Although I prefer to use camera-generated jpegs, some photos require or cry out for editing. It’s called post-processing, but as I write this, I’m wondering why. The only thing it comes after is taking the picture, and when you get right down to it, a camera-generated jpeg is an edit done by your camera.
Except for cropping and watermarks, I generally don’t edit jpegs; jpeg uses a lossy compression algorithm, so you have much less data to work with.
I shoot raw only these days. This lets me keep the full Dynamic Range (DR-400 or DR-P Strong) but allows me to change the DR in the jpeg. As I discuss on the landing page for my Fujifilm Recipes, the DR setting in a Fujifilm camera affects the raw. I can often generate my jpeg using a lower DR setting, which helps create more highlights, especially on clouds.
I currently use Lightroom to edit my pictures. I made this decision because it is more cost-effective, and I have desktop and mobile options. It is not, however, my preferred software. I liked CaptureOne and DxO much better; however, the pricing doesn’t work for me. Also, they don’t have a mobile option, or at least not for Android. I don’t have the patience to learn Darktable, and it also doesn’t have a mobile option. Perhaps someday, I’ll get a Windows (blech) tablet and DxO, my favorite overall. Alternatively, I may eventually purchase Dehancer to get a film look out of my LR edits. However, Dehancer still requires Windows or Mac.
This page is going to contain a collection of my favorite edits.
This one is quite possibly my favorite edit of all time. I did it in DxO, and I think it perfectly illustrates why I love that application. This is a color image that I think has shown up on some of my recipe pages. Like my camera, DxO also has film simulations; in this case, I chose a black-and-white sim. I think it is based on the Rollei Retro 80s line of films, but I don’t remember for sure. I didn’t like the native grain on that one, so I used a different grain. I think this is some form of Fuji Neopan (movie film) grain. I believe I have all of the details of this image written down somewhere, but I can remember where that might be.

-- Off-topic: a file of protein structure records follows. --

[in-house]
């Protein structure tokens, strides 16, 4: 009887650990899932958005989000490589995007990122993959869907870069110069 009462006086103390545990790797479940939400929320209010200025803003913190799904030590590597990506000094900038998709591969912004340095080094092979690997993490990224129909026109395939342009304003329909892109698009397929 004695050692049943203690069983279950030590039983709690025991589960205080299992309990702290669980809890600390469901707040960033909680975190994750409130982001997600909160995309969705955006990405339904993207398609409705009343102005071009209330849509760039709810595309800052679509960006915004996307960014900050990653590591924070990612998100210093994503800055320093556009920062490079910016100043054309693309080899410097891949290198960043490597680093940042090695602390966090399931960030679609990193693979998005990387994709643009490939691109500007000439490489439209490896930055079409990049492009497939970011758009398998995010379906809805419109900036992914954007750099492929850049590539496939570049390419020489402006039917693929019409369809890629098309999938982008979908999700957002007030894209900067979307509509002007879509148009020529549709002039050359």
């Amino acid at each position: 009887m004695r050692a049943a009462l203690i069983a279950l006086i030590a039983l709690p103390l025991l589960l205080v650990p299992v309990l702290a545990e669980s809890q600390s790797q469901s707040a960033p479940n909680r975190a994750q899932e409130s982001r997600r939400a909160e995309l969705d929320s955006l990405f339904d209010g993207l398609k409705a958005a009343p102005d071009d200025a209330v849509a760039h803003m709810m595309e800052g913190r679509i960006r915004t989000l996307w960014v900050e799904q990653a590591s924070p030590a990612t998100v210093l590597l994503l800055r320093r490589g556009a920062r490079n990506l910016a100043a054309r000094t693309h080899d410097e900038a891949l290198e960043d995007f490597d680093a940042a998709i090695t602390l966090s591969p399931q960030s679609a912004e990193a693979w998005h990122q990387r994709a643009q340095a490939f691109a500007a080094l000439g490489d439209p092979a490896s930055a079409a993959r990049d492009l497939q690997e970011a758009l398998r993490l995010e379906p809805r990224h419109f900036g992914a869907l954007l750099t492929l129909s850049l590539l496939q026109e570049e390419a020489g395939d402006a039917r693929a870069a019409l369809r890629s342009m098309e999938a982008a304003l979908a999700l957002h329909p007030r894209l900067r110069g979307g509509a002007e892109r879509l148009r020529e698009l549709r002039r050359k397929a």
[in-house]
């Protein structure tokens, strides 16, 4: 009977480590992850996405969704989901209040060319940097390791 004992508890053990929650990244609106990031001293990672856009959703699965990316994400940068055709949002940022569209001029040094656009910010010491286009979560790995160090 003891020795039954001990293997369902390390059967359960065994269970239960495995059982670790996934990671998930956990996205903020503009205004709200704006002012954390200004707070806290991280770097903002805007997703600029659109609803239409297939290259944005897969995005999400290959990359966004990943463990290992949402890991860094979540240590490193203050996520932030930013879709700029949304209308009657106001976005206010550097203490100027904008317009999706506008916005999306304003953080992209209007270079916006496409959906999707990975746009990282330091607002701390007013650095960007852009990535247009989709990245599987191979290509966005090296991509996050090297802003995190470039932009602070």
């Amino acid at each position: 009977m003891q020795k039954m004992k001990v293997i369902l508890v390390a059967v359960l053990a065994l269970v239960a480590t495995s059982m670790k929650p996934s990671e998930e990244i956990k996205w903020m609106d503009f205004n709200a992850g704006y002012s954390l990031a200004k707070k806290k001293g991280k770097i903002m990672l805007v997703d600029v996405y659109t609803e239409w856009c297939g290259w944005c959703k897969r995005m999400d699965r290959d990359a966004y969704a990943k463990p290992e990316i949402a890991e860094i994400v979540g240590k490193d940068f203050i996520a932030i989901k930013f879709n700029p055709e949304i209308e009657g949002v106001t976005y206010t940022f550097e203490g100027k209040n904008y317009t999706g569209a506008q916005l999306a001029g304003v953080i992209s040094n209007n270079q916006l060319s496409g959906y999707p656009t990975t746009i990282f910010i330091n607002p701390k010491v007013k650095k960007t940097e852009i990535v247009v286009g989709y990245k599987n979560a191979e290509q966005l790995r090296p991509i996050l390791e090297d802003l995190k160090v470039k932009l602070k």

I could post several from this series, but I wanted to choose a good and somewhat unique example. This is Adam Crack, Guinness World Record holder whip cracker, performing at the Texas Renaissance Festival on October 29, 2022. The fire whip is the main draw of his show; in fact, it’s called the Fire Whip Show. I shot this using the DR-P Strong setting on my camera; between lighting conditions (it was an overcast day, and the clouds were thin enough to really scatter the sunlight, leading to extremely blown highlights in the background and generally dark subjects) and knowing that I would have to edit these images, it was the only reasonable option.
Solar Rain is a group of fire performers who are part of the Texas Renaissance Festival finale every night, weather permitting. This is the same day, October 29, 2022. This particular prop is a new one this year. I’ve never done a good job of capturing them. Sometimes that is because we couldn’t get seats front and center. Often, it’s been my lack of knowledge and skill. Moreover, shooting something as bright as fire at night is difficult. Apparently, I worked out the kinks. I can’t remember if I put the aperture on auto mode or just kept it wide open (probably the latter), but I put my shutter speed on 1/1000 and used a relatively high ISO setting and DR-P Strong. I shot Adam Crack on 1/4000. Nighttime is too dark for that high speed; 1/1000 was a compromise. As expected, most of the images I took weren’t usable, but I got several very good ones, and I think this is the best example.
This has always been a tough image to work with. This is the mouth of Santa Elena Canyon. For some reason, it’s incredibly flat, and I could never figure out why for the life of me. Thankfully, I was able to do something with it in LR.
This is another example of why I like DxO so much. I can’t remember what this film simulation is called, but it is a B&W with a silver tint. I don’t know exactly what this building is; it sits on someone’s property in Independence, Texas.
These images were a good start. I’ll add more in the future.